Search SFE    Search EoF

  Omit cross-reference entries  

Wollheim, Donald A

Entry updated 19 February 2024. Tagged: Author, Editor, Fan.

Icon made by Freepik from


(1914-1990) US editor and author, and one of the first and most vociferous sf fans; with Forrest J Ackerman, Wollheim was perhaps the most dynamic member of the embryo Fandom of the 1930s. A lifetime resident of New York City, he published innumerable Fanzines, was co-editor of the early semiprozine Fanciful Tales of Time and Space in 1936, founded the Fantasy Amateur Press Association (FAPA), and was one of the founders in 1938 of the Futurians, becoming deeply involved in its pursuits and feuds. His long-standing quarrel with James Blish began at this time; he does not mention Blish in his anecdotal History of SF, The Universe Makers: Science Fiction Today (1971), whose premises reflect 1930s enthusiasm about sf as an form of advocacy of a science- and Technology-driven history (see Future Histories). As carried over into the 1970s, this pattern of conviction clearly fuelled his comments on the negative effects of the New Wave on the Genre SF to which he remained patriotically loyal (see Optimism and Pessimism). The long-held mutual animosity between Wollheim and Blish was also partially rooted in differences that could be sourced in Politics, though in their case more explicitly than surfaced in his expressions of disavowal in 1971, for in the years before World War Two Wollheim clearly stood far to the left of the spectrum and Blish clearly stood far to the right. Aspects of his role and the positions he took are reflected in his Operation Phantasy: The Best from the Phantagraph (anth 1967 chap), a collection of early fanzine material; his part in early fandom was also extensively chronicled in The Immortal Storm (essays 1945-1953 Fantasy Commentator; incomplete version 1951 mimeograph; full version 1954) by Sam Moskowitz, and in The Futurians (1977) by Damon Knight.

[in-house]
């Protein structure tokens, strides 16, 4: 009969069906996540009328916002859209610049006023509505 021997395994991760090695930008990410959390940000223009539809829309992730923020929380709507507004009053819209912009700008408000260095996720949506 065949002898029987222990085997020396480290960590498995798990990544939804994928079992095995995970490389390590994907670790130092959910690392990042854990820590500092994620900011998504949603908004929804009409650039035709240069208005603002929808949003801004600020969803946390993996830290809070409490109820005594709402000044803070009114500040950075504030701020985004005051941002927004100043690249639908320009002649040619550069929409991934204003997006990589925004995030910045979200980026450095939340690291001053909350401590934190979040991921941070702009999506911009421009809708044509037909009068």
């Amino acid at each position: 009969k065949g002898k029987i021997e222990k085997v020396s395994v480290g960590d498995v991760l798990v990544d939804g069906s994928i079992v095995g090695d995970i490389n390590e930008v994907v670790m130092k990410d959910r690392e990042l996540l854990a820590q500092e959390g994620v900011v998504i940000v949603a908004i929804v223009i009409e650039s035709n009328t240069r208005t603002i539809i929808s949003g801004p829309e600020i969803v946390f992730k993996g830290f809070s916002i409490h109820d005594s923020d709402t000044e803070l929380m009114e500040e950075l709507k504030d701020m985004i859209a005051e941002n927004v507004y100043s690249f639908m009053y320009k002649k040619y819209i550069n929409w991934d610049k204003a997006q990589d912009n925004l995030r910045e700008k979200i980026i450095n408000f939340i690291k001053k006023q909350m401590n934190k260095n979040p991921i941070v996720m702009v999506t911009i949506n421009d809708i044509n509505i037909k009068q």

Wollheim's first published story was "The Man from Ariel" for Wonder Stories in January 1934 (for which Hugo Gernsback notoriously did not pay him until threatened with court action), but he did not begin to publish fiction with any regularity until the 1940s. For his short stories he often used the pseudonyms Millard Verne Gordon and Martin Pearson, as well as the collaborative pseudonyms Arthur Cooke and Lawrence Woods; two solo stories appeared as by Allen Warland. As Pearson he published the story "Mimic" (December 1942 Astonishing Stories) – filmed as Mimic (1997) directed by Guillermo Del Toro – and the Ajax Calkins series which later formed the basis of his novel Destiny's Orbit (1962) as by David Grinnell, sequelled by Destination: Saturn (1967) as by Grinnell with Lin Carter. Wollheim's fiction in the 1950s and 1960s divided into adult novels as by David Grinnell, none being any more remarkable than the Calkins sequence; and Children's SF published under his own name. The Mike Mars series of children's books, efficiently exploring different facets of the space programme, was popular; it comprised Mike Mars, Astronaut (1961), Mike Mars Flies the X-15 (1961), Mike Mars at Cape Canaveral (1961; vt Mike Mars at Cape Kennedy 1966), Mike Mars in Orbit (1961), Mike Mars Flies the Dyna-Soar (1962), Mike Mars, South Pole Spaceman (1962), Mike Mars and the Mystery Satellite (1963) and Mike Mars around the Moon (1964). The stand-alone The Secret of the Ninth Planet (1959) features a melodramatic tour of the solar system whose ultimate destination is Pluto (see Outer Planets).